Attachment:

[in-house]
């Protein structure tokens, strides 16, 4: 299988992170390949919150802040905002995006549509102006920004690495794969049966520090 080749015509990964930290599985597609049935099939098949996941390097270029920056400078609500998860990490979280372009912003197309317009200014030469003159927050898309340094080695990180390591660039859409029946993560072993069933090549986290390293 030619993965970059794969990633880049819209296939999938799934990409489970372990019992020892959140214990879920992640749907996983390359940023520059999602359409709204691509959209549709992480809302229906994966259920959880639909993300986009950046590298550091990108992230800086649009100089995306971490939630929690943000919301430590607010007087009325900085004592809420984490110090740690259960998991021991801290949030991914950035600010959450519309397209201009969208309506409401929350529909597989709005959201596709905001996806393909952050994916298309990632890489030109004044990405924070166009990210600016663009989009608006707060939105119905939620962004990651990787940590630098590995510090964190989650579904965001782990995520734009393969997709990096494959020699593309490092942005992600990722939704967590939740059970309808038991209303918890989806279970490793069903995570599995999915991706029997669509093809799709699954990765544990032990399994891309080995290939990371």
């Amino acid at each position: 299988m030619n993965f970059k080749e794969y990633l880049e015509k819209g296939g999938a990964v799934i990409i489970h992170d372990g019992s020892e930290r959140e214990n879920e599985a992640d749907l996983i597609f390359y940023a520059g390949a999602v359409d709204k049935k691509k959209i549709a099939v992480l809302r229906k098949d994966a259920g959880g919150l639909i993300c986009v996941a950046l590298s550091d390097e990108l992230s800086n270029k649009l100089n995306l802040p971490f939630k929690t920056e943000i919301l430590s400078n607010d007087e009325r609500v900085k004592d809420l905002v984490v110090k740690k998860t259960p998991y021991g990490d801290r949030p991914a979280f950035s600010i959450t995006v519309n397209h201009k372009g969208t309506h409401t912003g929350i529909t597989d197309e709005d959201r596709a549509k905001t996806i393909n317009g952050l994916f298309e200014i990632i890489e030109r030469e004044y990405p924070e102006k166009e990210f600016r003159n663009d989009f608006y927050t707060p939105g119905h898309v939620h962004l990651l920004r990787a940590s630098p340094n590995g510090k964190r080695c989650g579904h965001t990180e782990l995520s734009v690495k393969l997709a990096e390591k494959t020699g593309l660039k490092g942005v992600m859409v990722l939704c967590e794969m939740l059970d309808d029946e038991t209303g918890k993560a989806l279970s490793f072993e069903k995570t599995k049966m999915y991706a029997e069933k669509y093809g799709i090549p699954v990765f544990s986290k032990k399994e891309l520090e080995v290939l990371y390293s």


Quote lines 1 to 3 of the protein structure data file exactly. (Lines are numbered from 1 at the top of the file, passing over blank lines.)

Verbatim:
[in-house]
């Protein structure tokens, strides 16, 4: 299988992170390949919150802040905002995006549509102006920004690495794969049966520090 080749015509990964930290599985597609049935099939098949996941390097270029920056400078609500998860990490979280372009912003197309317009200014030469003159927050898309340094080695990180390591660039859409029946993560072993069933090549986290390293 030619993965970059794969990633880049819209296939999938799934990409489970372990019992020892959140214990879920992640749907996983390359940023520059999602359409709204691509959209549709992480809302229906994966259920959880639909993300986009950046590298550091990108992230800086649009100089995306971490939630929690943000919301430590607010007087009325900085004592809420984490110090740690259960998991021991801290949030991914950035600010959450519309397209201009969208309506409401929350529909597989709005959201596709905001996806393909952050994916298309990632890489030109004044990405924070166009990210600016663009989009608006707060939105119905939620962004990651990787940590630098590995510090964190989650579904965001782990995520734009393969997709990096494959020699593309490092942005992600990722939704967590939740059970309808038991209303918890989806279970490793069903995570599995999915991706029997669509093809799709699954990765544990032990399994891309080995290939990371």
């Amino acid at each position: 299988m030619n993965f970059k080749e794969y990633l880049e015509k819209g296939g999938a990964v799934i990409i489970h992170d372990g019992s020892e930290r959140e214990n879920e599985a992640d749907l996983i597609f390359y940023a520059g390949a999602v359409d709204k049935k691509k959209i549709a099939v992480l809302r229906k098949d994966a259920g959880g919150l639909i993300c986009v996941a950046l590298s550091d390097e990108l992230s800086n270029k649009l100089n995306l802040p971490f939630k929690t920056e943000i919301l430590s400078n607010d007087e009325r609500v900085k004592d809420l905002v984490v110090k740690k998860t259960p998991y021991g990490d801290r949030p991914a979280f950035s600010i959450t995006v519309n397209h201009k372009g969208t309506h409401t912003g929350i529909t597989d197309e709005d959201r596709a549509k905001t996806i393909n317009g952050l994916f298309e200014i990632i890489e030109r030469e004044y990405p924070e102006k166009e990210f600016r003159n663009d989009f608006y927050t707060p939105g119905h898309v939620h962004l990651l920004r990787a940590s630098p340094n590995g510090k964190r080695c989650g579904h965001t990180e782990l995520s734009v690495k393969l997709a990096e390591k494959t020699g593309l660039k490092g942005v992600m859409v990722l939704c967590e794969m939740l059970d309808d029946e038991t209303g918890k993560a989806l279970s490793f072993e069903k995570t599995k049966m999915y991706a029997e069933k669509y093809g799709i090549p699954v990765f544990s986290k032990k399994e891309l520090e080995v290939l990371y390293s």